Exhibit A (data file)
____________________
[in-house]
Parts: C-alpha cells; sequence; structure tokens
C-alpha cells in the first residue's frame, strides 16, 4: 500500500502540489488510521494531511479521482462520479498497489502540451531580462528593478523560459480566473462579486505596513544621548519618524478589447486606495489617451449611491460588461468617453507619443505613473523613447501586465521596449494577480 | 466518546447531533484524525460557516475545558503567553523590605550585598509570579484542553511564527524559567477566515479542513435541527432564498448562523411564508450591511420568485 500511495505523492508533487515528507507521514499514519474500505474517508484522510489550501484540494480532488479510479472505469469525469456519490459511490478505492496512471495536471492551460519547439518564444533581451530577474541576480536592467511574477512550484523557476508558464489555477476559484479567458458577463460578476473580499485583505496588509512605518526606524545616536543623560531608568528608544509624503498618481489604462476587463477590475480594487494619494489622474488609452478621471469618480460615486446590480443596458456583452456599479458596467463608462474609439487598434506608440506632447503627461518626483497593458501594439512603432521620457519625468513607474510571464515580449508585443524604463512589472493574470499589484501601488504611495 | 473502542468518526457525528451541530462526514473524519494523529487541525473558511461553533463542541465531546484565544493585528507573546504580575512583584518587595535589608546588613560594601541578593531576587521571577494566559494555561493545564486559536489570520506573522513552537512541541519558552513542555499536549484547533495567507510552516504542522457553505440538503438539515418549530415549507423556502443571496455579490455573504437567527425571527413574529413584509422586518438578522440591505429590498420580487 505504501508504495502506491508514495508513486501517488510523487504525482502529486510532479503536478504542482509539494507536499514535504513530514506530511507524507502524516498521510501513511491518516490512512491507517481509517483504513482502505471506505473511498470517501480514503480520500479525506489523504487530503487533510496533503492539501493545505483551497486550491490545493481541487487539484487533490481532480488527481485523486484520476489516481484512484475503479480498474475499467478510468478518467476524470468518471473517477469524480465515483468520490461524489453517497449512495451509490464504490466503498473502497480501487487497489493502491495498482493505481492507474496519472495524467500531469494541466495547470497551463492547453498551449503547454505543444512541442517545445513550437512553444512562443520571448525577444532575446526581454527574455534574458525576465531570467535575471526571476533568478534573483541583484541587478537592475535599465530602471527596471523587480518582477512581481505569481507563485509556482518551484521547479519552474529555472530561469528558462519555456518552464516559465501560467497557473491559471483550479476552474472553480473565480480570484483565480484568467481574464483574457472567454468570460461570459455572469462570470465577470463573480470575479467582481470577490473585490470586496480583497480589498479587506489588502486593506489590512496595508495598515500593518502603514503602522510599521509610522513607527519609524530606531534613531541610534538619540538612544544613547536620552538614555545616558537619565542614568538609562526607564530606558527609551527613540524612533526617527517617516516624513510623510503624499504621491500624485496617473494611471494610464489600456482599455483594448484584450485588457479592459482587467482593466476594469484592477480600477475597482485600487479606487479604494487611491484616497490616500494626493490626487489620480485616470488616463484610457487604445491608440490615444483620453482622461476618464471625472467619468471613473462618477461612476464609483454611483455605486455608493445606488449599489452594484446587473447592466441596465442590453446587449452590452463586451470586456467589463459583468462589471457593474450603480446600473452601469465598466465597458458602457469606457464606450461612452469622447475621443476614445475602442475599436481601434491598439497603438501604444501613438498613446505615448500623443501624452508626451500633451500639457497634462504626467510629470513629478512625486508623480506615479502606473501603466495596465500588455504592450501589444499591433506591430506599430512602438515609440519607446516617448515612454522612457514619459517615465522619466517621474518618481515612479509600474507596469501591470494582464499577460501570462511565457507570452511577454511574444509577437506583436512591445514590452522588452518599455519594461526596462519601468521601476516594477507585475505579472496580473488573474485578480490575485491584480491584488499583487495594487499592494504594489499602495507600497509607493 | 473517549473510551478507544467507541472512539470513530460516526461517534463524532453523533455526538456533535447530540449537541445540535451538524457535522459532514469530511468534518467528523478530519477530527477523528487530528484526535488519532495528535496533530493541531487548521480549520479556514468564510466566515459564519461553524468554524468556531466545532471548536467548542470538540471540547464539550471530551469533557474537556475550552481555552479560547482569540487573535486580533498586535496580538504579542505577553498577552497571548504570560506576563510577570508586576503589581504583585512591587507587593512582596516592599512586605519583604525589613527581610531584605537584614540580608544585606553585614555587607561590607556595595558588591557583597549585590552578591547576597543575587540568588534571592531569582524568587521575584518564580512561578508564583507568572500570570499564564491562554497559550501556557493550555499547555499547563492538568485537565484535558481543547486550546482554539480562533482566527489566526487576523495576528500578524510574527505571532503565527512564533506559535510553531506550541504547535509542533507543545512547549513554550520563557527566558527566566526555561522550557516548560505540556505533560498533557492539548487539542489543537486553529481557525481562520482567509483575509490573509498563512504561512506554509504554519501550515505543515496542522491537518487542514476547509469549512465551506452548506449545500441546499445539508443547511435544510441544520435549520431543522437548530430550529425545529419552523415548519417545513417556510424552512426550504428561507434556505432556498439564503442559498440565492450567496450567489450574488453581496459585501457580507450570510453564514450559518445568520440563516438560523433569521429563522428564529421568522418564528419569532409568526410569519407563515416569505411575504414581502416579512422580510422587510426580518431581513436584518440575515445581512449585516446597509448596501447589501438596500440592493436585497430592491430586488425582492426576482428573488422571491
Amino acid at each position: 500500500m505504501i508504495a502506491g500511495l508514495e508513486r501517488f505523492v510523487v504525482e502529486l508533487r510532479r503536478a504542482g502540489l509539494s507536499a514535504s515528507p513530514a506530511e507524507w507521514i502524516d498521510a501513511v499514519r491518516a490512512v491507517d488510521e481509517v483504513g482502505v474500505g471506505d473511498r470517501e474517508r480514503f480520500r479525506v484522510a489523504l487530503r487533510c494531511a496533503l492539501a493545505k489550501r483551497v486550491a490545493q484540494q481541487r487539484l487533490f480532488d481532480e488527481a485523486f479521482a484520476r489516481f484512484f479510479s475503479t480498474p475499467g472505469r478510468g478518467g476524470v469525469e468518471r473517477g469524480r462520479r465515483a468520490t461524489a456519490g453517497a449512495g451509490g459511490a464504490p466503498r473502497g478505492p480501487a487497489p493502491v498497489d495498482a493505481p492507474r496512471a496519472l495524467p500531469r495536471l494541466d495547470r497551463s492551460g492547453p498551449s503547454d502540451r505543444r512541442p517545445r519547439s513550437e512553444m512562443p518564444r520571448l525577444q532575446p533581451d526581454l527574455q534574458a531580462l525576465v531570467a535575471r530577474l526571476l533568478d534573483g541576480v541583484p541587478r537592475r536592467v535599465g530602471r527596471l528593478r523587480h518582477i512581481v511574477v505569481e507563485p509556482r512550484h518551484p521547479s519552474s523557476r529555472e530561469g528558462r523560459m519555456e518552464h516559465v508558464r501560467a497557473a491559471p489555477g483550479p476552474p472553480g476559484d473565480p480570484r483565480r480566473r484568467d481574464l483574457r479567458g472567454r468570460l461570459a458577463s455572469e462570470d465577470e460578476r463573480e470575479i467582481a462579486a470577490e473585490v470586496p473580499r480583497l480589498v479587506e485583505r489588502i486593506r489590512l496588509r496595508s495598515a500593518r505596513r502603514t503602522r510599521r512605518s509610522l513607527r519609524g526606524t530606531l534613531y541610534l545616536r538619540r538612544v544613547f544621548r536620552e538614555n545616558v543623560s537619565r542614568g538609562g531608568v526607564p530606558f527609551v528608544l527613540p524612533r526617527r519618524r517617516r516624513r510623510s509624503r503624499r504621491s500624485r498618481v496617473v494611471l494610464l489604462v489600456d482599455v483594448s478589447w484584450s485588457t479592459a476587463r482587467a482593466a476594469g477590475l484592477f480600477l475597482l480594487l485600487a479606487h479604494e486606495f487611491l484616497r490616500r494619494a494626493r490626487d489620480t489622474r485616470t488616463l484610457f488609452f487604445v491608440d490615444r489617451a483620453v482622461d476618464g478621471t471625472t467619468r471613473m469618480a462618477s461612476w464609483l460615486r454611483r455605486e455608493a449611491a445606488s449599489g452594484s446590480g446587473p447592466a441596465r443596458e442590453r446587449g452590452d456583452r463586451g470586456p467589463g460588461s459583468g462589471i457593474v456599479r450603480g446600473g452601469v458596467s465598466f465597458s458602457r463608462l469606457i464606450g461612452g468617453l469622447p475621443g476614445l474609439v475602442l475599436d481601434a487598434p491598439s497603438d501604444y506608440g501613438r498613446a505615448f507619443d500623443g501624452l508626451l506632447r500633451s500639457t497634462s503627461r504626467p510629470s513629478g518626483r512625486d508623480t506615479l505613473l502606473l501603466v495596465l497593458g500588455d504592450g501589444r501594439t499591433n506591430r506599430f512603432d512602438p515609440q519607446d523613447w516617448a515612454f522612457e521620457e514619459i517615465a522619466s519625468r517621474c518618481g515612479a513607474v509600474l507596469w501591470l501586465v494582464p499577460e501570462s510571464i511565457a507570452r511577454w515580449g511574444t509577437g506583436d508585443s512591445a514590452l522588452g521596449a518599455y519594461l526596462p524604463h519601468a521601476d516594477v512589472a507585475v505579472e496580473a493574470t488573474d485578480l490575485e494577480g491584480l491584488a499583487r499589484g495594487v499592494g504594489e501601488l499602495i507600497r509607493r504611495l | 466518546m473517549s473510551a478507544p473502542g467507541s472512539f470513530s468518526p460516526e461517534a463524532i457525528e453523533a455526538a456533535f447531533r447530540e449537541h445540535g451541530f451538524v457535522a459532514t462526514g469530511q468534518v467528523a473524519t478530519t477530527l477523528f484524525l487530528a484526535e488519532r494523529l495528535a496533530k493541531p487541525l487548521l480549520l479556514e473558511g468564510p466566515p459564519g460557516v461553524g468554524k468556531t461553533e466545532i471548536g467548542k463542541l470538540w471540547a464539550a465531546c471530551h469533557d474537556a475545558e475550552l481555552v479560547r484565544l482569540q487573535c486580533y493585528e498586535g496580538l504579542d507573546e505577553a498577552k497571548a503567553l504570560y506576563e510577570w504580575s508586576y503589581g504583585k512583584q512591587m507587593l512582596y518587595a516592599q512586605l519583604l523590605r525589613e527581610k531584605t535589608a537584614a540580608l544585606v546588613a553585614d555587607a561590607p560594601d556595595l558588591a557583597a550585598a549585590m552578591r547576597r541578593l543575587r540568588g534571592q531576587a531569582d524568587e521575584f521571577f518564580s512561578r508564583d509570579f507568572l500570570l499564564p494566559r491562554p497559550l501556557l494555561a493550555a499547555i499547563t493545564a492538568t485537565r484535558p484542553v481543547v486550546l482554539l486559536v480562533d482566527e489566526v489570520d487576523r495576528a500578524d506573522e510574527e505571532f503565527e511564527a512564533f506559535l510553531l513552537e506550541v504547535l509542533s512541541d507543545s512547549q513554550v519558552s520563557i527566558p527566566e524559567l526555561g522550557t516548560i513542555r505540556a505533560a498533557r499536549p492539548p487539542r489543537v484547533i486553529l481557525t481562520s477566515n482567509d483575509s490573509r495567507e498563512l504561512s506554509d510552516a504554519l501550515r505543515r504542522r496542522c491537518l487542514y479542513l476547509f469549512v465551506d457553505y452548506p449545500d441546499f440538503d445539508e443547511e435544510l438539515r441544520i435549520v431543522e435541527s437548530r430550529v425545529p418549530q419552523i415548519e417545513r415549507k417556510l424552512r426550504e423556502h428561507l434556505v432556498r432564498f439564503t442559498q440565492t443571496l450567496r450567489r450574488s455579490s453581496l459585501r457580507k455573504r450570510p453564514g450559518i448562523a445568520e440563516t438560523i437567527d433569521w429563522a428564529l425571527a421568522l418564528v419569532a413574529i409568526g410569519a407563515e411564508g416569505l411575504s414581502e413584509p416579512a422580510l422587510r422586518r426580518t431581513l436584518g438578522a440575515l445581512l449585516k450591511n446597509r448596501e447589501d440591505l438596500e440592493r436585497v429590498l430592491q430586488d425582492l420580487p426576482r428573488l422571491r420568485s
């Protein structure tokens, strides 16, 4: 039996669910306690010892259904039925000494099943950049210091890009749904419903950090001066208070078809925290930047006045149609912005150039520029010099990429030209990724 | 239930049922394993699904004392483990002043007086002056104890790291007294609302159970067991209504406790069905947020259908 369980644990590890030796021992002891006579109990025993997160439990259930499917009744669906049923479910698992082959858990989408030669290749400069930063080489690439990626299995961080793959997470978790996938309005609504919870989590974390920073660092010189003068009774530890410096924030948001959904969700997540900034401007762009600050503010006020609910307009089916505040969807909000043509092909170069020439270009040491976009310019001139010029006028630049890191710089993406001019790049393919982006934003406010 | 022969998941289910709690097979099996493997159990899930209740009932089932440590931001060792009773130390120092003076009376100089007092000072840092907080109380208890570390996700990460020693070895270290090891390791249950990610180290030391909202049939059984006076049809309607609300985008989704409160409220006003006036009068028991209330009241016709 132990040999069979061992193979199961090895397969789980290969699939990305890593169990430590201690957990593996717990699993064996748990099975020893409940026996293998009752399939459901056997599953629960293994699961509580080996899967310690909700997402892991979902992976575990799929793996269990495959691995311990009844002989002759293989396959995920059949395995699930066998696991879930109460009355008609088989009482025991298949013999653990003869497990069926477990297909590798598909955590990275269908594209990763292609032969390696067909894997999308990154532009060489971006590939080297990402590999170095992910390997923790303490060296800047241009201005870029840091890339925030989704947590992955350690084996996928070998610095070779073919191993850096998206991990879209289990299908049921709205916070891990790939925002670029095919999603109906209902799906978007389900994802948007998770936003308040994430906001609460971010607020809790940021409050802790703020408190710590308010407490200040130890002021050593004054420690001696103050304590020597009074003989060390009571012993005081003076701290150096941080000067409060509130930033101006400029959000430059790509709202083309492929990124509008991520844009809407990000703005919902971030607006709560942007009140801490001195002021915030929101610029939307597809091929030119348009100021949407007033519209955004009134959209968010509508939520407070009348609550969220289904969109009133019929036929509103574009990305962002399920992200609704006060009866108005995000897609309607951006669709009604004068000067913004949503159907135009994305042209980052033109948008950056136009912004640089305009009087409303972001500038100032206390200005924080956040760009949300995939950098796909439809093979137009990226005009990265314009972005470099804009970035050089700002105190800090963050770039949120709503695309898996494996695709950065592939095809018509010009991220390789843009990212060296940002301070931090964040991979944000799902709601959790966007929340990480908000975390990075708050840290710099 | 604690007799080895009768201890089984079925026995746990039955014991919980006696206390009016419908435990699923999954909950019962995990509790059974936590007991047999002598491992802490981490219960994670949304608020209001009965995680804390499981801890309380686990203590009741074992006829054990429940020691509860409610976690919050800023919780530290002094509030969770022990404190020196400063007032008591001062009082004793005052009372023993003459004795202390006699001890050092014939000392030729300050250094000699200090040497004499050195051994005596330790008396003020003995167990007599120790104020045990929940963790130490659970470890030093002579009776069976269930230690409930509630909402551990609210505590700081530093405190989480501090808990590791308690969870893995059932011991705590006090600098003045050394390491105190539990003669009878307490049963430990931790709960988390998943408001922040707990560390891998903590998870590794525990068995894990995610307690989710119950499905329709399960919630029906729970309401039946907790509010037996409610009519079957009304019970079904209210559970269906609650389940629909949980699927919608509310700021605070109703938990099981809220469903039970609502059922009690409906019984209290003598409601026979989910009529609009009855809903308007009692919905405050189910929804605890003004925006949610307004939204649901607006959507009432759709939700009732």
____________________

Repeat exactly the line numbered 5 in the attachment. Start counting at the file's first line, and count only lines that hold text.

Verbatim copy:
């Protein structure tokens, strides 16, 4: 039996669910306690010892259904039925000494099943950049210091890009749904419903950090001066208070078809925290930047006045149609912005150039520029010099990429030209990724 | 239930049922394993699904004392483990002043007086002056104890790291007294609302159970067991209504406790069905947020259908 369980644990590890030796021992002891006579109990025993997160439990259930499917009744669906049923479910698992082959858990989408030669290749400069930063080489690439990626299995961080793959997470978790996938309005609504919870989590974390920073660092010189003068009774530890410096924030948001959904969700997540900034401007762009600050503010006020609910307009089916505040969807909000043509092909170069020439270009040491976009310019001139010029006028630049890191710089993406001019790049393919982006934003406010 | 022969998941289910709690097979099996493997159990899930209740009932089932440590931001060792009773130390120092003076009376100089007092000072840092907080109380208890570390996700990460020693070895270290090891390791249950990610180290030391909202049939059984006076049809309607609300985008989704409160409220006003006036009068028991209330009241016709 132990040999069979061992193979199961090895397969789980290969699939990305890593169990430590201690957990593996717990699993064996748990099975020893409940026996293998009752399939459901056997599953629960293994699961509580080996899967310690909700997402892991979902992976575990799929793996269990495959691995311990009844002989002759293989396959995920059949395995699930066998696991879930109460009355008609088989009482025991298949013999653990003869497990069926477990297909590798598909955590990275269908594209990763292609032969390696067909894997999308990154532009060489971006590939080297990402590999170095992910390997923790303490060296800047241009201005870029840091890339925030989704947590992955350690084996996928070998610095070779073919191993850096998206991990879209289990299908049921709205916070891990790939925002670029095919999603109906209902799906978007389900994802948007998770936003308040994430906001609460971010607020809790940021409050802790703020408190710590308010407490200040130890002021050593004054420690001696103050304590020597009074003989060390009571012993005081003076701290150096941080000067409060509130930033101006400029959000430059790509709202083309492929990124509008991520844009809407990000703005919902971030607006709560942007009140801490001195002021915030929101610029939307597809091929030119348009100021949407007033519209955004009134959209968010509508939520407070009348609550969220289904969109009133019929036929509103574009990305962002399920992200609704006060009866108005995000897609309607951006669709009604004068000067913004949503159907135009994305042209980052033109948008950056136009912004640089305009009087409303972001500038100032206390200005924080956040760009949300995939950098796909439809093979137009990226005009990265314009972005470099804009970035050089700002105190800090963050770039949120709503695309898996494996695709950065592939095809018509010009991220390789843009990212060296940002301070931090964040991979944000799902709601959790966007929340990480908000975390990075708050840290710099 | 604690007799080895009768201890089984079925026995746990039955014991919980006696206390009016419908435990699923999954909950019962995990509790059974936590007991047999002598491992802490981490219960994670949304608020209001009965995680804390499981801890309380686990203590009741074992006829054990429940020691509860409610976690919050800023919780530290002094509030969770022990404190020196400063007032008591001062009082004793005052009372023993003459004795202390006699001890050092014939000392030729300050250094000699200090040497004499050195051994005596330790008396003020003995167990007599120790104020045990929940963790130490659970470890030093002579009776069976269930230690409930509630909402551990609210505590700081530093405190989480501090808990590791308690969870893995059932011991705590006090600098003045050394390491105190539990003669009878307490049963430990931790709960988390998943408001922040707990560390891998903590998870590794525990068995894990995610307690989710119950499905329709399960919630029906729970309401039946907790509010037996409610009519079957009304019970079904209210559970269906609650389940629909949980699927919608509310700021605070109703938990099981809220469903039970609502059922009690409906019984209290003598409601026979989910009529609009009855809903308007009692919905405050189910929804605890003004925006949610307004939204649901607006959507009432759709939700009732």